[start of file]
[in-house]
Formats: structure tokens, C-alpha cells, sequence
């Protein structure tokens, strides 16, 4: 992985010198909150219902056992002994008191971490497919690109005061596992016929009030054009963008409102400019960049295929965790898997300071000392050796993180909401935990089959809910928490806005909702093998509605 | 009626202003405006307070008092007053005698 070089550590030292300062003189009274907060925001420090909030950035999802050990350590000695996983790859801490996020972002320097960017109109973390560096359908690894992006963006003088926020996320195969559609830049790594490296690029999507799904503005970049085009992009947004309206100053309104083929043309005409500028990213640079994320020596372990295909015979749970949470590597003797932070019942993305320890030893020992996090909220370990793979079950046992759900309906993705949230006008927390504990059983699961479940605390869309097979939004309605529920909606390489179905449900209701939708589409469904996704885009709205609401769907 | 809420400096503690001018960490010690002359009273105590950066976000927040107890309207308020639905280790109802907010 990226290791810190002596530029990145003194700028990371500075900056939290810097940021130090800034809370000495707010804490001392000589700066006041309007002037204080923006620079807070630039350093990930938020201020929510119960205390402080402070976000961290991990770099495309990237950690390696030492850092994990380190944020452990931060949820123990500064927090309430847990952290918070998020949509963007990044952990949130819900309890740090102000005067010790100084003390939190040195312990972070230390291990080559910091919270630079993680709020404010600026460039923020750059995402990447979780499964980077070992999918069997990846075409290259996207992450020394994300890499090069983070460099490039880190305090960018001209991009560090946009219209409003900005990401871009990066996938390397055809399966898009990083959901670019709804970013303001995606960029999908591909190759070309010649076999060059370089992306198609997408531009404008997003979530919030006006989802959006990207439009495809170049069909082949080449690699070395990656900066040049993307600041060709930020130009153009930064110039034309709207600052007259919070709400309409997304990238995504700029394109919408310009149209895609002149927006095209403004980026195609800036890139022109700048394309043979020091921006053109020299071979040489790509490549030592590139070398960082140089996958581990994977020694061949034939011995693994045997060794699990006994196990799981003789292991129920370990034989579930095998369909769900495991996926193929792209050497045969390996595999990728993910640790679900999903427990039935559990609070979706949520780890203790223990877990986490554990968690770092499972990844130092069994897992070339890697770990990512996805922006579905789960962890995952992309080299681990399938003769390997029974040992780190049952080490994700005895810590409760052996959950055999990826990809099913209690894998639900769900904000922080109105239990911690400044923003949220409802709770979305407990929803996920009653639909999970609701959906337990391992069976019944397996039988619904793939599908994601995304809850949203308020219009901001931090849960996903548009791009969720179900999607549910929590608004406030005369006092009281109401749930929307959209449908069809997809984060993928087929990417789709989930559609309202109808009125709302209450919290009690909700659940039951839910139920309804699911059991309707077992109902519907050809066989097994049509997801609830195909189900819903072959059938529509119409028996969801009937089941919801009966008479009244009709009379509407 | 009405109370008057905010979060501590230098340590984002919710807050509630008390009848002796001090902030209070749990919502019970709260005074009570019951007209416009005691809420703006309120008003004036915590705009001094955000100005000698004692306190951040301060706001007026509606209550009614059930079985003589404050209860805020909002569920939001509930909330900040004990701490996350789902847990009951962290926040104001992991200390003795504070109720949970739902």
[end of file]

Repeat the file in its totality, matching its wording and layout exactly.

[in-house]
Formats: structure tokens, C-alpha cells, sequence
């Protein structure tokens, strides 16, 4: 992985010198909150219902056992002994008191971490497919690109005061596992016929009030054009963008409102400019960049295929965790898997300071000392050796993180909401935990089959809910928490806005909702093998509605 | 009626202003405006307070008092007053005698 070089550590030292300062003189009274907060925001420090909030950035999802050990350590000695996983790859801490996020972002320097960017109109973390560096359908690894992006963006003088926020996320195969559609830049790594490296690029999507799904503005970049085009992009947004309206100053309104083929043309005409500028990213640079994320020596372990295909015979749970949470590597003797932070019942993305320890030893020992996090909220370990793979079950046992759900309906993705949230006008927390504990059983699961479940605390869309097979939004309605529920909606390489179905449900209701939708589409469904996704885009709205609401769907 | 809420400096503690001018960490010690002359009273105590950066976000927040107890309207308020639905280790109802907010 990226290791810190002596530029990145003194700028990371500075900056939290810097940021130090800034809370000495707010804490001392000589700066006041309007002037204080923006620079807070630039350093990930938020201020929510119960205390402080402070976000961290991990770099495309990237950690390696030492850092994990380190944020452990931060949820123990500064927090309430847990952290918070998020949509963007990044952990949130819900309890740090102000005067010790100084003390939190040195312990972070230390291990080559910091919270630079993680709020404010600026460039923020750059995402990447979780499964980077070992999918069997990846075409290259996207992450020394994300890499090069983070460099490039880190305090960018001209991009560090946009219209409003900005990401871009990066996938390397055809399966898009990083959901670019709804970013303001995606960029999908591909190759070309010649076999060059370089992306198609997408531009404008997003979530919030006006989802959006990207439009495809170049069909082949080449690699070395990656900066040049993307600041060709930020130009153009930064110039034309709207600052007259919070709400309409997304990238995504700029394109919408310009149209895609002149927006095209403004980026195609800036890139022109700048394309043979020091921006053109020299071979040489790509490549030592590139070398960082140089996958581990994977020694061949034939011995693994045997060794699990006994196990799981003789292991129920370990034989579930095998369909769900495991996926193929792209050497045969390996595999990728993910640790679900999903427990039935559990609070979706949520780890203790223990877990986490554990968690770092499972990844130092069994897992070339890697770990990512996805922006579905789960962890995952992309080299681990399938003769390997029974040992780190049952080490994700005895810590409760052996959950055999990826990809099913209690894998639900769900904000922080109105239990911690400044923003949220409802709770979305407990929803996920009653639909999970609701959906337990391992069976019944397996039988619904793939599908994601995304809850949203308020219009901001931090849960996903548009791009969720179900999607549910929590608004406030005369006092009281109401749930929307959209449908069809997809984060993928087929990417789709989930559609309202109808009125709302209450919290009690909700659940039951839910139920309804699911059991309707077992109902519907050809066989097994049509997801609830195909189900819903072959059938529509119409028996969801009937089941919801009966008479009244009709009379509407 | 009405109370008057905010979060501590230098340590984002919710807050509630008390009848002796001090902030209070749990919502019970709260005074009570019951007209416009005691809420703006309120008003004036915590705009001094955000100005000698004692306190951040301060706001007026509606209550009614059930079985003589404050209860805020909002569920939001509930909330900040004990701490996350789902847990009951962290926040104001992991200390003795504070109720949970739902």